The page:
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Building of Africa's biggest steel plant begins

by Staff reporter
04 Mar 2022 at 05:37hrs | Views
CONSTRUCTION of what will be Africa's biggest iron ore mine and a carbon steel plant in Manhize, Mvuma in Midlands Province, is on course as groundwork has been completed with electricity now connected to the US$1 billion project site.

Chinese global steelmaker, Tsingshan Holding Group is undertaking the project.
Administration offices under construction are nearing completion while roads have been constructed to improve accessibility.

While the construction of furnaces is still at an infant stage, the company has already set up a cement mixing plant with a capacity of producing at least 60 cubic metres per hour.

The company is expected to create 6 000 jobs.

With a dam on Munyati River, a new bridge, a tarred road, a 40km rail link to Gweru and an electricity substation, the project is expected to revamp the country's infrastructural development.

The establishment of the steel company will also result in the establishment of a new town in Manhize.

A steel industrial park will also be set up and there will be downstream industries.

The coming in of Tsingshan is a direct result of President Mnangagwa's investment trip to China in 2018.

The consolidated mining investment by Tsingshan Holding Group will also come with a massive value addition of the country's minerals.

The company's iron ore and carbon steel plant which will also include the production of Fluorite and Limestone will be the largest in the Sub Saharan region.

The country's import bill is currently congested by steel related products which will be eliminated once mining operations get underway.

Besides fostering local economic linkages, the investment will also support other unrelated sectors of the economy.

In an interview, Tsingshan Holdings general manager Mr Benson Xu said he was satisfied with progress on ground.

"So far administration offices are under construction and are nearing completion, roads have been constructed to improve accessibility.

The company has already set up a cement mixing plant with a capacity of producing at least 60 cubic metres per hour.

This is a commitment being fulfilled by the country and my company. The first phase is set to be completed within the next two years," he said.

Mr Benson said this is the third project being undertaken by his company after the Hwange and Chegutu projects.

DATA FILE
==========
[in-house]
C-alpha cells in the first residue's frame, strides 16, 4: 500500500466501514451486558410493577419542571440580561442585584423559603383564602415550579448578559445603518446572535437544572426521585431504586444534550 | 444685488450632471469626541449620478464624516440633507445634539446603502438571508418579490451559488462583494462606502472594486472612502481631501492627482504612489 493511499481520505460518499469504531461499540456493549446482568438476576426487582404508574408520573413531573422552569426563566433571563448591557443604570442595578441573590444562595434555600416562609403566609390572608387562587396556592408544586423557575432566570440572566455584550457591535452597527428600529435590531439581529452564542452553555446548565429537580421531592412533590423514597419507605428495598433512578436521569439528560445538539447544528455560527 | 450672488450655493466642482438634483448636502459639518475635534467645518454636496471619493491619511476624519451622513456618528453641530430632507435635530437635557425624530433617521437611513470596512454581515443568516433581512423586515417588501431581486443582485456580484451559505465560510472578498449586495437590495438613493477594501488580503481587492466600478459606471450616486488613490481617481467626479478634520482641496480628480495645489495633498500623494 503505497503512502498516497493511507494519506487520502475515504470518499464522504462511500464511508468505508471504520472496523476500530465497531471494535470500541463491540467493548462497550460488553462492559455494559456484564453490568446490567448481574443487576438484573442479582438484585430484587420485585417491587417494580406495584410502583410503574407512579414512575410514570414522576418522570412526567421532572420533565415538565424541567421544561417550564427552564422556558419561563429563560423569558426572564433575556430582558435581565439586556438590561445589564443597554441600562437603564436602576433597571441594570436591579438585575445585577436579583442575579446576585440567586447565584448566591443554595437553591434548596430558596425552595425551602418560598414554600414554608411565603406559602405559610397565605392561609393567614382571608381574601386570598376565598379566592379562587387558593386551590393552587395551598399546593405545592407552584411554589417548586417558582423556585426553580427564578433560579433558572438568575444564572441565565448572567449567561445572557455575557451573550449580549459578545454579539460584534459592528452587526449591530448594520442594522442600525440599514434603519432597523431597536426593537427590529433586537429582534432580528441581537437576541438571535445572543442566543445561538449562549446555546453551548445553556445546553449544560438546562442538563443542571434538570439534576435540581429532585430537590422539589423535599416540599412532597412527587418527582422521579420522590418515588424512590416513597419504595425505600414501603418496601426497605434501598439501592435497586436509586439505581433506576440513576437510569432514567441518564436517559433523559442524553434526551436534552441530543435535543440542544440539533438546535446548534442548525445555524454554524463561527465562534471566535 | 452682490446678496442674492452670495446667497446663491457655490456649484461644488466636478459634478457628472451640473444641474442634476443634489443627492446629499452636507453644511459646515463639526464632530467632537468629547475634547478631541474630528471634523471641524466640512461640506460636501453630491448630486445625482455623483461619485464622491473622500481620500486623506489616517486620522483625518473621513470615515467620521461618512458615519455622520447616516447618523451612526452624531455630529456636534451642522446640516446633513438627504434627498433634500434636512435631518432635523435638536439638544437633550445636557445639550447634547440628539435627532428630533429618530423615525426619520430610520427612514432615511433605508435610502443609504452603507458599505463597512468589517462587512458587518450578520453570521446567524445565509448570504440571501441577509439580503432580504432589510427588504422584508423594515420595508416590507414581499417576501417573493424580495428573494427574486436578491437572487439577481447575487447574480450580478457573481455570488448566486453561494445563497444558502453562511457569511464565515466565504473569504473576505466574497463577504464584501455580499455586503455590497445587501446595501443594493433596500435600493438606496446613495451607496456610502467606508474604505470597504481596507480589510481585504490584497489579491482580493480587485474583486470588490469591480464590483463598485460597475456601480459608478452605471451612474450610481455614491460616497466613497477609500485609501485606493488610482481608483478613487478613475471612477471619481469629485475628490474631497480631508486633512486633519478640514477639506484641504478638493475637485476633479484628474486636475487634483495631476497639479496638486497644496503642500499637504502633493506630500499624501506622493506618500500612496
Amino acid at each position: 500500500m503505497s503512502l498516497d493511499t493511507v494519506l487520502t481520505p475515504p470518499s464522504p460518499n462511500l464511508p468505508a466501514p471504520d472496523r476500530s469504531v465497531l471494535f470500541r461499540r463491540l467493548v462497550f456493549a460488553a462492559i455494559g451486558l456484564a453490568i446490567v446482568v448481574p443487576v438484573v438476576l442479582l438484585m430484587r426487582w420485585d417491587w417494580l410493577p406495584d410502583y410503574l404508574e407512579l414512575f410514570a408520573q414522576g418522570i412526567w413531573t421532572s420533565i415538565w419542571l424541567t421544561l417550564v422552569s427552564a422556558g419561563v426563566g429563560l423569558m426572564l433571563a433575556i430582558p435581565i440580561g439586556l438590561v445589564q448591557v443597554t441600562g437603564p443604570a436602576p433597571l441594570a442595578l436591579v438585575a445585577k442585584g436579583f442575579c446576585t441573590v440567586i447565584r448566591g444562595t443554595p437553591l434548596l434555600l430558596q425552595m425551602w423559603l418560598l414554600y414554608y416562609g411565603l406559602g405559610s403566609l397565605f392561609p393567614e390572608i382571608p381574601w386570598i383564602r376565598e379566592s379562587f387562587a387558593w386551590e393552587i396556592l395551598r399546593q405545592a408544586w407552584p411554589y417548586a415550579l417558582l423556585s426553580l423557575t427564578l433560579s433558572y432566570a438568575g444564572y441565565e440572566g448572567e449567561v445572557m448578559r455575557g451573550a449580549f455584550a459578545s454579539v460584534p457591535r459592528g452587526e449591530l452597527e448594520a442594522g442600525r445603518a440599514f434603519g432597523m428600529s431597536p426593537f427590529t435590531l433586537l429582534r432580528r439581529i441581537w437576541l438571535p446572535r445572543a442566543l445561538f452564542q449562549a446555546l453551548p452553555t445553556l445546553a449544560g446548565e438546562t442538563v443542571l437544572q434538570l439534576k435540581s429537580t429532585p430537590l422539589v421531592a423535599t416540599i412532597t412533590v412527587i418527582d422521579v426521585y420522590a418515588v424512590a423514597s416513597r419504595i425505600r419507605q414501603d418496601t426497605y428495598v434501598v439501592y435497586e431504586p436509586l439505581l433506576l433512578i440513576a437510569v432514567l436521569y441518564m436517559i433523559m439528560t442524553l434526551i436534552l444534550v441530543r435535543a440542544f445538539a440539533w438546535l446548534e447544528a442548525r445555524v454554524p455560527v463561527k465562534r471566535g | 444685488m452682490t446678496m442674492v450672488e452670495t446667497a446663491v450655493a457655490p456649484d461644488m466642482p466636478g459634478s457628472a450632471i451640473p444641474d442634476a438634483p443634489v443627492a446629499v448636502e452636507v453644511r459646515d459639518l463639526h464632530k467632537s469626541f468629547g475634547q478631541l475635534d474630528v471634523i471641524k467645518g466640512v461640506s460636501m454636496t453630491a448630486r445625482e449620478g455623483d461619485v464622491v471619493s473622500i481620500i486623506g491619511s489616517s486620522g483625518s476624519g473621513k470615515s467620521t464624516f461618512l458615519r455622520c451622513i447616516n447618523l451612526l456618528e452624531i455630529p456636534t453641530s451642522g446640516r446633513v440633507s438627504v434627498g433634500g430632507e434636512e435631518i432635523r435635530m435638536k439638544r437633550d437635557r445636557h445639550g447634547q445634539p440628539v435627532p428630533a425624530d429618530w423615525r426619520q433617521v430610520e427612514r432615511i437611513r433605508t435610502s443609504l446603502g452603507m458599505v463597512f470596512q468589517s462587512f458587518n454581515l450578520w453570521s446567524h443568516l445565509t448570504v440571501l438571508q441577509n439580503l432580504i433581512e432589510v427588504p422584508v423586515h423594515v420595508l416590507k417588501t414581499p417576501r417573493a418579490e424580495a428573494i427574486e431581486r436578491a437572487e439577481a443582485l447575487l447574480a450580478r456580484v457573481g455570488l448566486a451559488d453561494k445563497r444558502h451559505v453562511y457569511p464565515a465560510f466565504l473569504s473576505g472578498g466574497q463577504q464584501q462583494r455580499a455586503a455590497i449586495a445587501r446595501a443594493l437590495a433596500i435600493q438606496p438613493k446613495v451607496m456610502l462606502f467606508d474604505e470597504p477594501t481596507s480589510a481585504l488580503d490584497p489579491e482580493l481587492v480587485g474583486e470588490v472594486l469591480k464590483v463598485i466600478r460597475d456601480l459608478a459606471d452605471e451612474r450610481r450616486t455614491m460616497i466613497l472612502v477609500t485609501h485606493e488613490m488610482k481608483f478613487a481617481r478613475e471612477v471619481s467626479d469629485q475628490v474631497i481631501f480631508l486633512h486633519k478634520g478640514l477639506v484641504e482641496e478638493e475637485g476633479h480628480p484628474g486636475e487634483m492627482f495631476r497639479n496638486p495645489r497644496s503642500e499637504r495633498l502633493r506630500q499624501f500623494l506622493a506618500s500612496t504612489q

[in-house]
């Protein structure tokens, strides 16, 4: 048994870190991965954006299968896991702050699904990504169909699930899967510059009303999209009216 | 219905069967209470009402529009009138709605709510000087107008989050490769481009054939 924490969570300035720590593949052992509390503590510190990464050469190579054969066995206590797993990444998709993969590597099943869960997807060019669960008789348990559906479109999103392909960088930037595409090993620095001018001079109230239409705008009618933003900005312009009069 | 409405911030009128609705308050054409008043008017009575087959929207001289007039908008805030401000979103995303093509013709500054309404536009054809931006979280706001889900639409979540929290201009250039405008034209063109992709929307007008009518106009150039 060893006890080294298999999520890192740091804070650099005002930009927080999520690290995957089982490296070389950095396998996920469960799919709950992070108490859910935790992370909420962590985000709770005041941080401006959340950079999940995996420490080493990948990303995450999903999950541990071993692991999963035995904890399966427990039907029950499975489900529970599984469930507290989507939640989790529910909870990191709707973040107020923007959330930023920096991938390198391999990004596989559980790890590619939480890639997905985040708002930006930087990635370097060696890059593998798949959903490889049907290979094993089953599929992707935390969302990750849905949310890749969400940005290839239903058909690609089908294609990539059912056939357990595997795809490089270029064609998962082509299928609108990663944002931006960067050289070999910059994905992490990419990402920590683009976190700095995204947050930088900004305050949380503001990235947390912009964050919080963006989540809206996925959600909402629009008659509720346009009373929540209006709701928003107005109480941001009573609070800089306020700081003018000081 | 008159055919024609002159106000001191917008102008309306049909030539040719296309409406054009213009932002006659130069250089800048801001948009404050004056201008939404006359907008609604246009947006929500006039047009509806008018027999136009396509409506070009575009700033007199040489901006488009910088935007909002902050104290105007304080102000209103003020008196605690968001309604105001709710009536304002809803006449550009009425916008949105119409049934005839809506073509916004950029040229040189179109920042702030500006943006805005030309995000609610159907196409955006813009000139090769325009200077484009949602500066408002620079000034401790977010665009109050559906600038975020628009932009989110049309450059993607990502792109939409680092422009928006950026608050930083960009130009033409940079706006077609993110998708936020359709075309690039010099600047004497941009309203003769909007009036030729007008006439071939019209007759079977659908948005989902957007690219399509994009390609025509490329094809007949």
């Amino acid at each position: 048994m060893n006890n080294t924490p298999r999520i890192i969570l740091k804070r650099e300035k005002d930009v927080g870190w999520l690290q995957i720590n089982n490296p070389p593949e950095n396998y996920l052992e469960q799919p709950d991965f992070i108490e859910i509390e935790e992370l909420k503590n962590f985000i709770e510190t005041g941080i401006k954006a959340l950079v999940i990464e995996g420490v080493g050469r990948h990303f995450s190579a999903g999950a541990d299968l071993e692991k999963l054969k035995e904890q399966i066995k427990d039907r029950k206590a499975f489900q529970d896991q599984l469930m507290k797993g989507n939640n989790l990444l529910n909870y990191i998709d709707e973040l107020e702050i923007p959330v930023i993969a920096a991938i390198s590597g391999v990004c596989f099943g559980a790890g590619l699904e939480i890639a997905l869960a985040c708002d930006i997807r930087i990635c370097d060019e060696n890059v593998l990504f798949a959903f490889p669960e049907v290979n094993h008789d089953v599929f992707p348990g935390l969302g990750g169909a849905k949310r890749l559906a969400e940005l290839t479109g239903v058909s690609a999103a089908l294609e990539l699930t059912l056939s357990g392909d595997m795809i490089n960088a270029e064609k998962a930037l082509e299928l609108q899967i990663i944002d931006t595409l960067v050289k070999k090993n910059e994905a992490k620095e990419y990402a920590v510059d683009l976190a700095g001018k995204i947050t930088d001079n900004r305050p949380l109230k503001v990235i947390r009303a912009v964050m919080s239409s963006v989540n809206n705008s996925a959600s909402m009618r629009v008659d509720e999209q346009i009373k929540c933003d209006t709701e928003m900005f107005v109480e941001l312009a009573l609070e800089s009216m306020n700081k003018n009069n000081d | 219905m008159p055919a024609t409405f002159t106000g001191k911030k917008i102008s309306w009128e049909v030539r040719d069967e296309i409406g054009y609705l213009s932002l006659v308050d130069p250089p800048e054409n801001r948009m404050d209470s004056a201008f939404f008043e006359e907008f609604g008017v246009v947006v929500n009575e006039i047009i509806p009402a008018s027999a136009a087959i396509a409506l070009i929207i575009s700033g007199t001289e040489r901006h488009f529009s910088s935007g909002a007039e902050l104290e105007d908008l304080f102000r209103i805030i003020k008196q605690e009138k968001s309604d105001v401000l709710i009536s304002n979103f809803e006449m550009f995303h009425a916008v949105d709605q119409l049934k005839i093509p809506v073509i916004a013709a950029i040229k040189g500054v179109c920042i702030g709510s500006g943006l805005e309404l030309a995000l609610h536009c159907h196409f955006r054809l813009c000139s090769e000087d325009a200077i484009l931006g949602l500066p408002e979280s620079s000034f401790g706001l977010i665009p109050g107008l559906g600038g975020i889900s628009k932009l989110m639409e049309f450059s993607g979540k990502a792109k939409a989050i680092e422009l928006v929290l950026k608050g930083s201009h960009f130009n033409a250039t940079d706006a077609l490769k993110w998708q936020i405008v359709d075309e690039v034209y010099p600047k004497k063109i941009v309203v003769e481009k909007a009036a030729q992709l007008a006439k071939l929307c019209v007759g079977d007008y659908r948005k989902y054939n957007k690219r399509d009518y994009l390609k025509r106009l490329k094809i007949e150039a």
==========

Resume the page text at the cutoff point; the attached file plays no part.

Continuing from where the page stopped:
The group has already established a similar mine in Chegutu through its subsidiary Afrochine smelting plant located in Selous.

It also has a 150 000-tonne coke battery in Hwange.

"We are not going to stop here but we are progressing. A steel industrial park will be set up here. There will be downstream industry which will be set up here. We are happy with the support we have been getting from the Government. If we fail on some issues, please advise us so that we do things properly," he said.

Former Zimbabwe top diplomat to China, Ambassador Christopher Mutsvangwa, who is familiar with the company's operations, said the steel giant's presence will fast-track the attainment of Vision 2030.

Ambassador Mutsvangwa, who is Zanu-PF secretary for information and publicity said: "I think we can all agree that these guys mean business. They have made Indonesia the second largest steel producing country in the world.

We are looking at the scale. This was not done overnight. Our President is a visionary president. He has managed to attract people with a global footprint to be part of Zimbabwe's development trajectory."

He said there were spanners thrown along the way, but was glad to note that there was now progress on the site.

"We are witnessing the revival of the fortunes of the Midlands as a powerful steel producing giant across the continent. We are looking at pushing in excess of 8 million tonnes of steel so we are talking about the revival of the railways system.

We are also going to have a new port in Mozambique to cut costs as we are now using Durban port. We are aiming to be bigger than Indonesia.

They are here to make our dreams a reality. They did not become who they are through cutting corners. They have  always been there and came through a lot. We are on the right track," said Ambassador Mutsvangwa.

He said the engagement with the investor is testimony that Zimbabwe is open for business.

Midlands Minister of State for Provincial Affairs and Devolution Larry Mavima said: "This is what we want to see in the Second Republic. The Investor is demonstrating the capacity. We as Government are here to support."
Minister Mavima said he was excited because already people are being employed at the site.

"We are going to see a whole new town being developed. We are walking the talk because this is the reality. When there is an investor, we don't want bottlenecks.

A lot of people come with beautiful plans but nothing comes out but here we are witnessing progress. Where we disagree we sit and solve and there is no need to throw spanners," he said.

China has over the past few years emerged as a major foreign investor in Zimbabwe, with its firms mostly involved in mining of gold, chrome and diamonds and building power stations.

The Second Republic has set out an ambitious drive to increase revenue from mining to $12 billion by 2023 by increasing output of gold, platinum and diamonds, among other minerals.

Source - The Chronicle
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